Watching soccer at Yankees’ baseball stadium still looks pretty screwy

There have been soccer matches at the new Yankee Stadium before, but with NYC F.C. set to take the pitch there next spring, more soccer writers are starting to sit up and take notice. So it was that SB Nation watched yesterday’s Liverpool-Manchester City friendly and responded with a resounding ew:

Camera angles that can’t show near the width of the pitch are not good. You can’t see anyone’s runs and even simple 20-yard passes take the ball out of the screen. The camera angle is way too low to adequately show soccer.

And the background for the pitch is a bunch of big ads. Which are broken up by a unused baseball scoreboard. Which is then broken up by a bullpen. Which is then broken up by a batter’s eye.

On top of Yankee Stadium’s unsuitability for TV, it has a very, very narrow pitch and the grass laid over the infield is terrible, causing every ball over it to bounce high.

Now, it’s arguably more important how fans see the game from the actual seats than on TV, but that doesn’t seem so hot either. (Note: I haven’t been to a soccer match there yet myself, nor have I spoken with anyone who has. Commenters, that’s your cue.)

NYC F.C. is in a tough situation, because it desperately wants to be the “city” team in contrast to the New Jersey-based New York Red Bulls — “City” is literally its name, even — but there has been zero interest from the new New York city council leadership in throwing lots of city money, land, or tax breaks at a new soccer-only stadium, and NYC F.C.’s bazillionaire owner has shown zero interest in funding one completely out of his own pocket. Sheikh Mansour apparently decided it was worth an expansion fee of $100 million to get a foothold in the New York market (if for no other reason, to help promote the sale of Man City kits), and MLS decided it was worth putting up with a weird-ass seating chart in order to get a $100 million check. Which is all fine, just so long as nobody starts arguing that this makes it New York City’s problem that NYC F.C. fans have a funny view of the field. But nobody would ever do that, right?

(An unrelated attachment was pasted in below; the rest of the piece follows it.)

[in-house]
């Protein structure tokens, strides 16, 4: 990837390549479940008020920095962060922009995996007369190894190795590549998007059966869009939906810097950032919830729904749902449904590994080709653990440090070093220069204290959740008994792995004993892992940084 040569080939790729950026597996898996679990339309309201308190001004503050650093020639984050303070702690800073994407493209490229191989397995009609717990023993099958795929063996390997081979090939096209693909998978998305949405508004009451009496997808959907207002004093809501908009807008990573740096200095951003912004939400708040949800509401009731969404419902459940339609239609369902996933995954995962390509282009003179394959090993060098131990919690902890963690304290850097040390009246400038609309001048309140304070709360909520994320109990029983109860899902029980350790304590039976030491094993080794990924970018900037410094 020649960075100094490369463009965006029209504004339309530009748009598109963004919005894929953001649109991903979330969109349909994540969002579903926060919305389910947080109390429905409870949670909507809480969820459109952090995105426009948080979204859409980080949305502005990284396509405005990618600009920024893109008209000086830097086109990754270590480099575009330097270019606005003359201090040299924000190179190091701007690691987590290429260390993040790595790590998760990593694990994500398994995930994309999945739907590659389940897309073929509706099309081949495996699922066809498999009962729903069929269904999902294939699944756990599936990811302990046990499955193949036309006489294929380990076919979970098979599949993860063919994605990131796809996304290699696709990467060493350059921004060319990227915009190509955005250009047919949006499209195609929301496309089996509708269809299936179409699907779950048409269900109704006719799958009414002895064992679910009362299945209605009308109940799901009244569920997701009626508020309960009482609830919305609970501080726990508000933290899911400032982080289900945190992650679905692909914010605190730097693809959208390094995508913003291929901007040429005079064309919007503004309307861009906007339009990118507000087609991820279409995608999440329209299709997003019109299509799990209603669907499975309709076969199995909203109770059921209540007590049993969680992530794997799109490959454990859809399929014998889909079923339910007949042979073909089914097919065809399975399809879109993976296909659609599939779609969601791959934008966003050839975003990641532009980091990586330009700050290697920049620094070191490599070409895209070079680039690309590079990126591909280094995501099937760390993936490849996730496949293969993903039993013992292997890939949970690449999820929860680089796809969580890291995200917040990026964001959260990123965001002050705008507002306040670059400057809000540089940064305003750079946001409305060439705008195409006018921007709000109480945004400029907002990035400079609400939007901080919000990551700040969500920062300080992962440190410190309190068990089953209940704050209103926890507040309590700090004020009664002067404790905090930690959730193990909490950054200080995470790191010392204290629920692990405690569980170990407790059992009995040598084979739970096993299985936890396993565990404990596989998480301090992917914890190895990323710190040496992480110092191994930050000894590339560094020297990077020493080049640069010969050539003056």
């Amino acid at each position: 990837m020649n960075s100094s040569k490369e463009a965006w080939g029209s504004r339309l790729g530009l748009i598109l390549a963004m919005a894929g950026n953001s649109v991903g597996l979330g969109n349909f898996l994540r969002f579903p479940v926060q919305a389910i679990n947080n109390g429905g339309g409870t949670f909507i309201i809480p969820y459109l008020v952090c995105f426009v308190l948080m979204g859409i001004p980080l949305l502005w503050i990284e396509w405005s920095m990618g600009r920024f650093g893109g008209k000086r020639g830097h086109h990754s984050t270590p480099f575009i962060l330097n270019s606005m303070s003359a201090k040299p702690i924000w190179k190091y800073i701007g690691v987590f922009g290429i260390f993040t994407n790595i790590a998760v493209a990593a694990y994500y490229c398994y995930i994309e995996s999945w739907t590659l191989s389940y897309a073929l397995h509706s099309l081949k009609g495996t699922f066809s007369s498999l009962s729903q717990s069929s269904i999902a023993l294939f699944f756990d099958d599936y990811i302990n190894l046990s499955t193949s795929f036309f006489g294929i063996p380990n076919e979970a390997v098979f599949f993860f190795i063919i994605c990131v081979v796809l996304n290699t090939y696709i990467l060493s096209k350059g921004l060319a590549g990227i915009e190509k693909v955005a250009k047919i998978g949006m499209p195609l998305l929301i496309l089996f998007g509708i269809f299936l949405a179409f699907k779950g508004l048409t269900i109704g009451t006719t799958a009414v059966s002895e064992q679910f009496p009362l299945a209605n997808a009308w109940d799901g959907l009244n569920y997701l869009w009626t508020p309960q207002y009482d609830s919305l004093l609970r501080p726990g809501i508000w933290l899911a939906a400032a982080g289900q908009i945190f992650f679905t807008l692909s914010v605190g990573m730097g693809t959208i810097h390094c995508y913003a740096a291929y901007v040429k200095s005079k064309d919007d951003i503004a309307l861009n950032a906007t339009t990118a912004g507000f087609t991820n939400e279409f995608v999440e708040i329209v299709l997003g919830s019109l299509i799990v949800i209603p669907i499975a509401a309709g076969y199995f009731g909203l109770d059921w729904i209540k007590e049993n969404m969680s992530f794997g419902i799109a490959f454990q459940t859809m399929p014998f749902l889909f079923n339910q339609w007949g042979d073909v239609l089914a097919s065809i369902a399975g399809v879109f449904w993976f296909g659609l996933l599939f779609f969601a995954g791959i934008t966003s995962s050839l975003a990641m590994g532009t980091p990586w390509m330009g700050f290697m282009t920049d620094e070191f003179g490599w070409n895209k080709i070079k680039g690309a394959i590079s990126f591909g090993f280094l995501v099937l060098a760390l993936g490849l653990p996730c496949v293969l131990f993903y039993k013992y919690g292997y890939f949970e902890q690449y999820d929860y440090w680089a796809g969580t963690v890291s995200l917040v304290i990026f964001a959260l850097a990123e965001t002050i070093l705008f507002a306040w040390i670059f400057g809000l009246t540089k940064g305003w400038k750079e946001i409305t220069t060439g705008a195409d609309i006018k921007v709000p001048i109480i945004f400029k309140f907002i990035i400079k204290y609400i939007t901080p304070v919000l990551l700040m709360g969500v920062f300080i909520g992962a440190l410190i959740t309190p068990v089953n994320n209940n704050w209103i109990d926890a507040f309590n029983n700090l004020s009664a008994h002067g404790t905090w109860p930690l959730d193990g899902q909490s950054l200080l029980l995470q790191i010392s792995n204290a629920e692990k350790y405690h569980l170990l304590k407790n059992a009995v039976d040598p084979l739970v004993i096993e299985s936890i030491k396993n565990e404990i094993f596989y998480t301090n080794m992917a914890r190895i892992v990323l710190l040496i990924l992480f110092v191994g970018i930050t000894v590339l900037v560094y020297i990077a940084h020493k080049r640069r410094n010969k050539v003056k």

Minneapolis council pushes to stop Vikings stadium from committing mass bird murder

Have I neglected to mention that the new Minnesota Vikings stadium is going to kill birds? Well, it’s going to kill birds. Thousands of them, according to the Minnesota Audubon Society, which says that migratory birds will crash into the stadium’s enormous glass window unless the Vikings spring for $1.1 million in glazed glass that birds will be able to tell apart from open air.

Now five Minneapolis city council members have introduced a resolution, to be considered tomorrow, to “call on” the Vikings and the state stadium authority to build a bird-safe stadium. Added one of the bill’s sponsors, councilmember Linea Palmisano, “Ironically, a thousand years ago, the real Vikings made use of birds for helping with navigation.” (And no, I don’t think that’s actually irony.)